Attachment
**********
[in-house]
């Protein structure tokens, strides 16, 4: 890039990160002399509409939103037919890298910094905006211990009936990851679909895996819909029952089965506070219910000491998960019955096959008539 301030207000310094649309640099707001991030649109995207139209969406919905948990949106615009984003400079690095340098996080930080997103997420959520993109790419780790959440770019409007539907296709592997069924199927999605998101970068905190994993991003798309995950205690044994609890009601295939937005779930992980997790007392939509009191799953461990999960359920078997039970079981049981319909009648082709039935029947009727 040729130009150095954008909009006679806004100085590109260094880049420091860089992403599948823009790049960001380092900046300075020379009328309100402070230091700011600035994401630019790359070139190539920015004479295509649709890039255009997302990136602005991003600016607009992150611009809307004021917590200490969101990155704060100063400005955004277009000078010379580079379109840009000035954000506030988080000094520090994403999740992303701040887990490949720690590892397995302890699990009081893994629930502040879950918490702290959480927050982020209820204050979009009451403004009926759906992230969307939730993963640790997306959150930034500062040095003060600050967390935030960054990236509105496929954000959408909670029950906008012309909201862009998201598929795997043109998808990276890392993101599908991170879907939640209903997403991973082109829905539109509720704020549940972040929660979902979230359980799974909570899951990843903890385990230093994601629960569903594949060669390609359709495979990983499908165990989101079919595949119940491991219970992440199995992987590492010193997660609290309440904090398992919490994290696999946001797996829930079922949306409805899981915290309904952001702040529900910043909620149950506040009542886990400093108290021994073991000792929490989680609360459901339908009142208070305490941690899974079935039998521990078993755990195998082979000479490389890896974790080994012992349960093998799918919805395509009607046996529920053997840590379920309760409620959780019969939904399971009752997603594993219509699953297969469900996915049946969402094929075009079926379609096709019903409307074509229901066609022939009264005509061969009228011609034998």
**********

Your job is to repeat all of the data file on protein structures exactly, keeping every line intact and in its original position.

[in-house]
């Protein structure tokens, strides 16, 4: 890039990160002399509409939103037919890298910094905006211990009936990851679909895996819909029952089965506070219910000491998960019955096959008539 301030207000310094649309640099707001991030649109995207139209969406919905948990949106615009984003400079690095340098996080930080997103997420959520993109790419780790959440770019409007539907296709592997069924199927999605998101970068905190994993991003798309995950205690044994609890009601295939937005779930992980997790007392939509009191799953461990999960359920078997039970079981049981319909009648082709039935029947009727 040729130009150095954008909009006679806004100085590109260094880049420091860089992403599948823009790049960001380092900046300075020379009328309100402070230091700011600035994401630019790359070139190539920015004479295509649709890039255009997302990136602005991003600016607009992150611009809307004021917590200490969101990155704060100063400005955004277009000078010379580079379109840009000035954000506030988080000094520090994403999740992303701040887990490949720690590892397995302890699990009081893994629930502040879950918490702290959480927050982020209820204050979009009451403004009926759906992230969307939730993963640790997306959150930034500062040095003060600050967390935030960054990236509105496929954000959408909670029950906008012309909201862009998201598929795997043109998808990276890392993101599908991170879907939640209903997403991973082109829905539109509720704020549940972040929660979902979230359980799974909570899951990843903890385990230093994601629960569903594949060669390609359709495979990983499908165990989101079919595949119940491991219970992440199995992987590492010193997660609290309440904090398992919490994290696999946001797996829930079922949306409805899981915290309904952001702040529900910043909620149950506040009542886990400093108290021994073991000792929490989680609360459901339908009142208070305490941690899974079935039998521990078993755990195998082979000479490389890896974790080994012992349960093998799918919805395509009607046996529920053997840590379920309760409620959780019969939904399971009752997603594993219509699953297969469900996915049946969402094929075009079926379609096709019903409307074509229901066609022939009264005509061969009228011609034998």